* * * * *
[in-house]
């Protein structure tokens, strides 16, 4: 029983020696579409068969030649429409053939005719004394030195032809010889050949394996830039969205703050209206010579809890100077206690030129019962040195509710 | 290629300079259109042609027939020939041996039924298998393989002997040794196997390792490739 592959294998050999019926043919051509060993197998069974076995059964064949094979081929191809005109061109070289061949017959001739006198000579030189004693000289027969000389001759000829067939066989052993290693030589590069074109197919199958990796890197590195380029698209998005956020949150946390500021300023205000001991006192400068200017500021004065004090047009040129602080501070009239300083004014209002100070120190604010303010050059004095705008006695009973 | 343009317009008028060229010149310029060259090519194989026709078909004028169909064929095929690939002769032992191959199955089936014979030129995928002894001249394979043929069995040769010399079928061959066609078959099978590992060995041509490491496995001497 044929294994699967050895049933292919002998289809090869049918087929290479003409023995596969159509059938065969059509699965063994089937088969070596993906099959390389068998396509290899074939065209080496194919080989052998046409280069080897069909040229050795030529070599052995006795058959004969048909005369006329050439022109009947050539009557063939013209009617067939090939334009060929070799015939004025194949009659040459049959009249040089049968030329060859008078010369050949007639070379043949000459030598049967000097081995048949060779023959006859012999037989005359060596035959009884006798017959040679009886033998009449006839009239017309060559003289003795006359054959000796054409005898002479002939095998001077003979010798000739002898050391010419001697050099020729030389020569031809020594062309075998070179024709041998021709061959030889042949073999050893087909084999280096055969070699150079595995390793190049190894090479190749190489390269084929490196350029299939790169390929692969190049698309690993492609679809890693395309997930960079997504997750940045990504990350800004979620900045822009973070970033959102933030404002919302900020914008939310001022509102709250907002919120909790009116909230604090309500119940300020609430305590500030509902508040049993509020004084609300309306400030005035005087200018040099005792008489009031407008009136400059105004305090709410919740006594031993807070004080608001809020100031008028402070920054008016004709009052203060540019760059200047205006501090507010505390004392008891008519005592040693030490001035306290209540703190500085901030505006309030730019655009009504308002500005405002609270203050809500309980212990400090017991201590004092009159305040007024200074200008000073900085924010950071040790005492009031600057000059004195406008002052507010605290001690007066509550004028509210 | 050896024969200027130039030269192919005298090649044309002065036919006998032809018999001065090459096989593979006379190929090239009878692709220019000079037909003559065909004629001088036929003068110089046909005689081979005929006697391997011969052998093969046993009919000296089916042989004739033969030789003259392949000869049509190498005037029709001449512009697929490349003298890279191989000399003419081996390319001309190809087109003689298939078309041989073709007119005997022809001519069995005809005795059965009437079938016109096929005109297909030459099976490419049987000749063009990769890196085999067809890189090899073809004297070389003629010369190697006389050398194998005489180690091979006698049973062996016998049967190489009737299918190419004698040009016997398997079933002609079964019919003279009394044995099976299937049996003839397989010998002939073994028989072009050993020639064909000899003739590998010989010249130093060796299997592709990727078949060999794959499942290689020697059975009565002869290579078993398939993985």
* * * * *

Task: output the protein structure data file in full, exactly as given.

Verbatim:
[in-house]
């Protein structure tokens, strides 16, 4: 029983020696579409068969030649429409053939005719004394030195032809010889050949394996830039969205703050209206010579809890100077206690030129019962040195509710 | 290629300079259109042609027939020939041996039924298998393989002997040794196997390792490739 592959294998050999019926043919051509060993197998069974076995059964064949094979081929191809005109061109070289061949017959001739006198000579030189004693000289027969000389001759000829067939066989052993290693030589590069074109197919199958990796890197590195380029698209998005956020949150946390500021300023205000001991006192400068200017500021004065004090047009040129602080501070009239300083004014209002100070120190604010303010050059004095705008006695009973 | 343009317009008028060229010149310029060259090519194989026709078909004028169909064929095929690939002769032992191959199955089936014979030129995928002894001249394979043929069995040769010399079928061959066609078959099978590992060995041509490491496995001497 044929294994699967050895049933292919002998289809090869049918087929290479003409023995596969159509059938065969059509699965063994089937088969070596993906099959390389068998396509290899074939065209080496194919080989052998046409280069080897069909040229050795030529070599052995006795058959004969048909005369006329050439022109009947050539009557063939013209009617067939090939334009060929070799015939004025194949009659040459049959009249040089049968030329060859008078010369050949007639070379043949000459030598049967000097081995048949060779023959006859012999037989005359060596035959009884006798017959040679009886033998009449006839009239017309060559003289003795006359054959000796054409005898002479002939095998001077003979010798000739002898050391010419001697050099020729030389020569031809020594062309075998070179024709041998021709061959030889042949073999050893087909084999280096055969070699150079595995390793190049190894090479190749190489390269084929490196350029299939790169390929692969190049698309690993492609679809890693395309997930960079997504997750940045990504990350800004979620900045822009973070970033959102933030404002919302900020914008939310001022509102709250907002919120909790009116909230604090309500119940300020609430305590500030509902508040049993509020004084609300309306400030005035005087200018040099005792008489009031407008009136400059105004305090709410919740006594031993807070004080608001809020100031008028402070920054008016004709009052203060540019760059200047205006501090507010505390004392008891008519005592040693030490001035306290209540703190500085901030505006309030730019655009009504308002500005405002609270203050809500309980212990400090017991201590004092009159305040007024200074200008000073900085924010950071040790005492009031600057000059004195406008002052507010605290001690007066509550004028509210 | 050896024969200027130039030269192919005298090649044309002065036919006998032809018999001065090459096989593979006379190929090239009878692709220019000079037909003559065909004629001088036929003068110089046909005689081979005929006697391997011969052998093969046993009919000296089916042989004739033969030789003259392949000869049509190498005037029709001449512009697929490349003298890279191989000399003419081996390319001309190809087109003689298939078309041989073709007119005997022809001519069995005809005795059965009437079938016109096929005109297909030459099976490419049987000749063009990769890196085999067809890189090899073809004297070389003629010369190697006389050398194998005489180690091979006698049973062996016998049967190489009737299918190419004698040009016997398997079933002609079964019919003279009394044995099976299937049996003839397989010998002939073994028989072009050993020639064909000899003739590998010989010249130093060796299997592709990727078949060999794959499942290689020697059975009565002869290579078993398939993985």